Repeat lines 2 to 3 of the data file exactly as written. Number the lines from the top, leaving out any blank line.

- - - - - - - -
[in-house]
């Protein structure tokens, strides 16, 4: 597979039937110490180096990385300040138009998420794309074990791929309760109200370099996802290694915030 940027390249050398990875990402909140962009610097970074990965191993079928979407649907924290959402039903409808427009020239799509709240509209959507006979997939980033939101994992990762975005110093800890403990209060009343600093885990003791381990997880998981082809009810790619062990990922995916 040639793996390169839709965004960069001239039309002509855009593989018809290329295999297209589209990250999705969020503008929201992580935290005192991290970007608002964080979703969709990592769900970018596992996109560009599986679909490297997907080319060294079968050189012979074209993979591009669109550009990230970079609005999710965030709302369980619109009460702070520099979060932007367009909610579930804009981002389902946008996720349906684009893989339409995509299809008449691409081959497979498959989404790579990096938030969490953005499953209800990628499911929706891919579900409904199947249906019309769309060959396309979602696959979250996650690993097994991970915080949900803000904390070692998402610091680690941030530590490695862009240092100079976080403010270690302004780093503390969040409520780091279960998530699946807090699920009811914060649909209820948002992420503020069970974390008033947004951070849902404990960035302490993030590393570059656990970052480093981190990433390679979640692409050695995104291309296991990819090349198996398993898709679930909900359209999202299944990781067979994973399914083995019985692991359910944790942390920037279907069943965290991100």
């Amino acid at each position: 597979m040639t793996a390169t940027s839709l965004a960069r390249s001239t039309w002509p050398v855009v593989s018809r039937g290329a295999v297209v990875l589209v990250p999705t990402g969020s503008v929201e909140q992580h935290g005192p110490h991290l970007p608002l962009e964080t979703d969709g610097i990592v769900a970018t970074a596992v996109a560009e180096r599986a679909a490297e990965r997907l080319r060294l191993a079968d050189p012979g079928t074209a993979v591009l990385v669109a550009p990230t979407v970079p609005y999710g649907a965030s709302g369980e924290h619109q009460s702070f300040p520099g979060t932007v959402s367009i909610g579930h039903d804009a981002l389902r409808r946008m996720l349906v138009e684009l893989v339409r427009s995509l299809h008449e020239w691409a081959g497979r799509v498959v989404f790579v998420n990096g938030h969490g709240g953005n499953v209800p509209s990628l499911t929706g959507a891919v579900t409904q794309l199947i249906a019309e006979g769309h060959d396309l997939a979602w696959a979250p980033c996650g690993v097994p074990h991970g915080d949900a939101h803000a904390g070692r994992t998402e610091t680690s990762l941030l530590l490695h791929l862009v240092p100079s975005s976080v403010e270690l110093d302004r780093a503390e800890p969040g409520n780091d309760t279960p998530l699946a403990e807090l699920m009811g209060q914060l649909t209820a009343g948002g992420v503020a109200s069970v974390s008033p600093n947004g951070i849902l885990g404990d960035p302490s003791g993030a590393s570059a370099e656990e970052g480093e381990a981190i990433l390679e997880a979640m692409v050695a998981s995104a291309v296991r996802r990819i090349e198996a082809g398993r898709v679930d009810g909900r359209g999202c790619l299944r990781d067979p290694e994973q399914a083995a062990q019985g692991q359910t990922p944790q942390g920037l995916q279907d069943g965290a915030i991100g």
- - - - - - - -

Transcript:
């Protein structure tokens, strides 16, 4: 597979039937110490180096990385300040138009998420794309074990791929309760109200370099996802290694915030 940027390249050398990875990402909140962009610097970074990965191993079928979407649907924290959402039903409808427009020239799509709240509209959507006979997939980033939101994992990762975005110093800890403990209060009343600093885990003791381990997880998981082809009810790619062990990922995916 040639793996390169839709965004960069001239039309002509855009593989018809290329295999297209589209990250999705969020503008929201992580935290005192991290970007608002964080979703969709990592769900970018596992996109560009599986679909490297997907080319060294079968050189012979074209993979591009669109550009990230970079609005999710965030709302369980619109009460702070520099979060932007367009909610579930804009981002389902946008996720349906684009893989339409995509299809008449691409081959497979498959989404790579990096938030969490953005499953209800990628499911929706891919579900409904199947249906019309769309060959396309979602696959979250996650690993097994991970915080949900803000904390070692998402610091680690941030530590490695862009240092100079976080403010270690302004780093503390969040409520780091279960998530699946807090699920009811914060649909209820948002992420503020069970974390008033947004951070849902404990960035302490993030590393570059656990970052480093981190990433390679979640692409050695995104291309296991990819090349198996398993898709679930909900359209999202299944990781067979994973399914083995019985692991359910944790942390920037279907069943965290991100």
């Amino acid at each position: 597979m040639t793996a390169t940027s839709l965004a960069r390249s001239t039309w002509p050398v855009v593989s018809r039937g290329a295999v297209v990875l589209v990250p999705t990402g969020s503008v929201e909140q992580h935290g005192p110490h991290l970007p608002l962009e964080t979703d969709g610097i990592v769900a970018t970074a596992v996109a560009e180096r599986a679909a490297e990965r997907l080319r060294l191993a079968d050189p012979g079928t074209a993979v591009l990385v669109a550009p990230t979407v970079p609005y999710g649907a965030s709302g369980e924290h619109q009460s702070f300040p520099g979060t932007v959402s367009i909610g579930h039903d804009a981002l389902r409808r946008m996720l349906v138009e684009l893989v339409r427009s995509l299809h008449e020239w691409a081959g497979r799509v498959v989404f790579v998420n990096g938030h969490g709240g953005n499953v209800p509209s990628l499911t929706g959507a891919v579900t409904q794309l199947i249906a019309e006979g769309h060959d396309l997939a979602w696959a979250p980033c996650g690993v097994p074990h991970g915080d949900a939101h803000a904390g070692r994992t998402e610091t680690s990762l941030l530590l490695h791929l862009v240092p100079s975005s976080v403010e270690l110093d302004r780093a503390e800890p969040g409520n780091d309760t279960p998530l699946a403990e807090l699920m009811g209060q914060l649909t209820a009343g948002g992420v503020a109200s069970v974390s008033p600093n947004g951070i849902l885990g404990d960035p302490s003791g993030a590393s570059a370099e656990e970052g480093e381990a981190i990433l390679e997880a979640m692409v050695a998981s995104a291309v296991r996802r990819i090349e198996a082809g398993r898709v679930d009810g909900r359209g999202c790619l299944r990781d067979p290694e994973q399914a083995a062990q019985g692991q359910t990922p944790q942390g920037l995916q279907d069943g965290a915030i991100g």